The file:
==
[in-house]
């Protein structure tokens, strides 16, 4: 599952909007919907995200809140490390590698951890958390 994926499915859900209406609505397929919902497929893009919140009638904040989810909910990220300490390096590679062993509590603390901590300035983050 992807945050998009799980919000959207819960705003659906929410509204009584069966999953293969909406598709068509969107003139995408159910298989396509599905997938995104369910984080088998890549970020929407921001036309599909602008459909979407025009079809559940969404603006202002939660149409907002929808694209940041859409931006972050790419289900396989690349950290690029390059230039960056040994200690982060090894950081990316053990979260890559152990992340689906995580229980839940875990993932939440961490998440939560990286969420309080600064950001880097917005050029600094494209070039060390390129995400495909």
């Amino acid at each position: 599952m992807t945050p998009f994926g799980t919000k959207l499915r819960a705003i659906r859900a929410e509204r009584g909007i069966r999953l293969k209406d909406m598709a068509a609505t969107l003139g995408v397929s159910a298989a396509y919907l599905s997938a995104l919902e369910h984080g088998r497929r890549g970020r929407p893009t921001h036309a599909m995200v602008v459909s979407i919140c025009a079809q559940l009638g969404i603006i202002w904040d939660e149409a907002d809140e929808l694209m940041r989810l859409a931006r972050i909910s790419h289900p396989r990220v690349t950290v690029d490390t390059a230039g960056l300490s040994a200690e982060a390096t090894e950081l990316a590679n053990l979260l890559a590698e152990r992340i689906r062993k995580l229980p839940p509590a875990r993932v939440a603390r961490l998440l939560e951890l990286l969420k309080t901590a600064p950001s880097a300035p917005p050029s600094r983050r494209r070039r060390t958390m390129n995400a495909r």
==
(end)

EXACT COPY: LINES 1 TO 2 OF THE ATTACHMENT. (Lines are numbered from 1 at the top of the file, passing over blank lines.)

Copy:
[in-house]
């Protein structure tokens, strides 16, 4: 599952909007919907995200809140490390590698951890958390 994926499915859900209406609505397929919902497929893009919140009638904040989810909910990220300490390096590679062993509590603390901590300035983050 992807945050998009799980919000959207819960705003659906929410509204009584069966999953293969909406598709068509969107003139995408159910298989396509599905997938995104369910984080088998890549970020929407921001036309599909602008459909979407025009079809559940969404603006202002939660149409907002929808694209940041859409931006972050790419289900396989690349950290690029390059230039960056040994200690982060090894950081990316053990979260890559152990992340689906995580229980839940875990993932939440961490998440939560990286969420309080600064950001880097917005050029600094494209070039060390390129995400495909």